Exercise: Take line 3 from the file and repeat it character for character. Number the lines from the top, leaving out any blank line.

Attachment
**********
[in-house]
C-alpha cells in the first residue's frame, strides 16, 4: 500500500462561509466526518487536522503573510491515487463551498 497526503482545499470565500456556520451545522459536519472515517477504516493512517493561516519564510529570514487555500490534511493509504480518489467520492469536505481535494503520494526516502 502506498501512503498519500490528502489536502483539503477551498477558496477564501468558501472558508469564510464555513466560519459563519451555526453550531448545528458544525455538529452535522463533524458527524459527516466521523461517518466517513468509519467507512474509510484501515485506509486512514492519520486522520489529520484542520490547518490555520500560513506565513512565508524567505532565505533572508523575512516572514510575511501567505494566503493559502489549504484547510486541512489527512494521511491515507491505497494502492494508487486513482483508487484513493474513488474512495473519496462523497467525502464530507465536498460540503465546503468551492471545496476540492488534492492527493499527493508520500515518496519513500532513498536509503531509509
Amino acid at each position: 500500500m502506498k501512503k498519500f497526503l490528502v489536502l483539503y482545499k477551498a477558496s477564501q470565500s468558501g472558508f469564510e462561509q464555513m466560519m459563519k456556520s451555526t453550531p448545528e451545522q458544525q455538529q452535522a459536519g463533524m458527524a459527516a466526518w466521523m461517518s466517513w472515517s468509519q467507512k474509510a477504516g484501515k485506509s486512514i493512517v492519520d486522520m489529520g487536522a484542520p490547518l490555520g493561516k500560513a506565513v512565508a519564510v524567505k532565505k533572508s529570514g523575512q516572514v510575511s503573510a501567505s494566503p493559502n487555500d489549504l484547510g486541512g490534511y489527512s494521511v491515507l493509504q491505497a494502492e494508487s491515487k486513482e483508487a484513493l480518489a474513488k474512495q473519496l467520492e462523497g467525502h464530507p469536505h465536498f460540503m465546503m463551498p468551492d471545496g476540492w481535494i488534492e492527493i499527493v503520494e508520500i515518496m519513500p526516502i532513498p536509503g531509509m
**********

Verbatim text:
Amino acid at each position: 500500500m502506498k501512503k498519500f497526503l490528502v489536502l483539503y482545499k477551498a477558496s477564501q470565500s468558501g472558508f469564510e462561509q464555513m466560519m459563519k456556520s451555526t453550531p448545528e451545522q458544525q455538529q452535522a459536519g463533524m458527524a459527516a466526518w466521523m461517518s466517513w472515517s468509519q467507512k474509510a477504516g484501515k485506509s486512514i493512517v492519520d486522520m489529520g487536522a484542520p490547518l490555520g493561516k500560513a506565513v512565508a519564510v524567505k532565505k533572508s529570514g523575512q516572514v510575511s503573510a501567505s494566503p493559502n487555500d489549504l484547510g486541512g490534511y489527512s494521511v491515507l493509504q491505497a494502492e494508487s491515487k486513482e483508487a484513493l480518489a474513488k474512495q473519496l467520492e462523497g467525502h464530507p469536505h465536498f460540503m465546503m463551498p468551492d471545496g476540492w481535494i488534492e492527493i499527493v503520494e508520500i515518496m519513500p526516502i532513498p536509503g531509509m